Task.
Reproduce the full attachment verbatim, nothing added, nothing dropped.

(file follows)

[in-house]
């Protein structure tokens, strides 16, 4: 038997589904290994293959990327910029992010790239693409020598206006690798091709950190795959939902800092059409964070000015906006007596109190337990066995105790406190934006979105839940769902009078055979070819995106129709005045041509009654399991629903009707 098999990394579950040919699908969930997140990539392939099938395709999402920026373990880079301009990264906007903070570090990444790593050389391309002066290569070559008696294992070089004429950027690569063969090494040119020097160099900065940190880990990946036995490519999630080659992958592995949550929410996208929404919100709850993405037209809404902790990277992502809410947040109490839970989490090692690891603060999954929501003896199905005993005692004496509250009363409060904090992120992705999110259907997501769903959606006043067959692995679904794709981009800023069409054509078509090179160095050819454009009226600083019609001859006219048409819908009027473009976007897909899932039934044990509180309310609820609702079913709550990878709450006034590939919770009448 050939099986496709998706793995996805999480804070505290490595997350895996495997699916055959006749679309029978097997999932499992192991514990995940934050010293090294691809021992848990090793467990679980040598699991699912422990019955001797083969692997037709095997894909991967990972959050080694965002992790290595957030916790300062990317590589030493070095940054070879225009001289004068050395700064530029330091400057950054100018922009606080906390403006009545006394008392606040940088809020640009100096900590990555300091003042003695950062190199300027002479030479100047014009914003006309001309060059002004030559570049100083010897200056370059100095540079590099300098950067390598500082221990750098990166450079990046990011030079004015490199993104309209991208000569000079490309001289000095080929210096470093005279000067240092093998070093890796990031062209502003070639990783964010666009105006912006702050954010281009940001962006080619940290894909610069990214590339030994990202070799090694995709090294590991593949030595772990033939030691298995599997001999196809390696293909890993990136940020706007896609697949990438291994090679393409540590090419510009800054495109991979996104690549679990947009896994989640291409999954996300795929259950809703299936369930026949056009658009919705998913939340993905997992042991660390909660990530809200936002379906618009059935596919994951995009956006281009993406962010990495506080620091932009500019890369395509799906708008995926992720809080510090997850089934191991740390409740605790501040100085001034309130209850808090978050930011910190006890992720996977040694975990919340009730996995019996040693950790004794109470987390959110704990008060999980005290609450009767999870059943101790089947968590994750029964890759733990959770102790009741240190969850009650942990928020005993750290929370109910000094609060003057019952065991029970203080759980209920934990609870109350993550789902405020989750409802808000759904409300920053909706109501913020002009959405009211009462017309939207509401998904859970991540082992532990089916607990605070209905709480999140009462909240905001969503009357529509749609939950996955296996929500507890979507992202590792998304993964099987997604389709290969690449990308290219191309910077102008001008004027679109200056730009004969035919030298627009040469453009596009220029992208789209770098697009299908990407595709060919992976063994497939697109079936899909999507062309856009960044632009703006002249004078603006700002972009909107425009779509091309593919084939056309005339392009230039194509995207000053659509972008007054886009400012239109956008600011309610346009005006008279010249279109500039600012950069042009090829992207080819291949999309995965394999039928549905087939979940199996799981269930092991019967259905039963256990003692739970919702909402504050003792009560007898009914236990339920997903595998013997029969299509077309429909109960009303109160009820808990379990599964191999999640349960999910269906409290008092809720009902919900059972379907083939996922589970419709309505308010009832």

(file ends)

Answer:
[in-house]
């Protein structure tokens, strides 16, 4: 038997589904290994293959990327910029992010790239693409020598206006690798091709950190795959939902800092059409964070000015906006007596109190337990066995105790406190934006979105839940769902009078055979070819995106129709005045041509009654399991629903009707 098999990394579950040919699908969930997140990539392939099938395709999402920026373990880079301009990264906007903070570090990444790593050389391309002066290569070559008696294992070089004429950027690569063969090494040119020097160099900065940190880990990946036995490519999630080659992958592995949550929410996208929404919100709850993405037209809404902790990277992502809410947040109490839970989490090692690891603060999954929501003896199905005993005692004496509250009363409060904090992120992705999110259907997501769903959606006043067959692995679904794709981009800023069409054509078509090179160095050819454009009226600083019609001859006219048409819908009027473009976007897909899932039934044990509180309310609820609702079913709550990878709450006034590939919770009448 050939099986496709998706793995996805999480804070505290490595997350895996495997699916055959006749679309029978097997999932499992192991514990995940934050010293090294691809021992848990090793467990679980040598699991699912422990019955001797083969692997037709095997894909991967990972959050080694965002992790290595957030916790300062990317590589030493070095940054070879225009001289004068050395700064530029330091400057950054100018922009606080906390403006009545006394008392606040940088809020640009100096900590990555300091003042003695950062190199300027002479030479100047014009914003006309001309060059002004030559570049100083010897200056370059100095540079590099300098950067390598500082221990750098990166450079990046990011030079004015490199993104309209991208000569000079490309001289000095080929210096470093005279000067240092093998070093890796990031062209502003070639990783964010666009105006912006702050954010281009940001962006080619940290894909610069990214590339030994990202070799090694995709090294590991593949030595772990033939030691298995599997001999196809390696293909890993990136940020706007896609697949990438291994090679393409540590090419510009800054495109991979996104690549679990947009896994989640291409999954996300795929259950809703299936369930026949056009658009919705998913939340993905997992042991660390909660990530809200936002379906618009059935596919994951995009956006281009993406962010990495506080620091932009500019890369395509799906708008995926992720809080510090997850089934191991740390409740605790501040100085001034309130209850808090978050930011910190006890992720996977040694975990919340009730996995019996040693950790004794109470987390959110704990008060999980005290609450009767999870059943101790089947968590994750029964890759733990959770102790009741240190969850009650942990928020005993750290929370109910000094609060003057019952065991029970203080759980209920934990609870109350993550789902405020989750409802808000759904409300920053909706109501913020002009959405009211009462017309939207509401998904859970991540082992532990089916607990605070209905709480999140009462909240905001969503009357529509749609939950996955296996929500507890979507992202590792998304993964099987997604389709290969690449990308290219191309910077102008001008004027679109200056730009004969035919030298627009040469453009596009220029992208789209770098697009299908990407595709060919992976063994497939697109079936899909999507062309856009960044632009703006002249004078603006700002972009909107425009779509091309593919084939056309005339392009230039194509995207000053659509972008007054886009400012239109956008600011309610346009005006008279010249279109500039600012950069042009090829992207080819291949999309995965394999039928549905087939979940199996799981269930092991019967259905039963256990003692739970919702909402504050003792009560007898009914236990339920997903595998013997029969299509077309429909109960009303109160009820808990379990599964191999999640349960999910269906409290008092809720009902919900059972379907083939996922589970419709309505308010009832």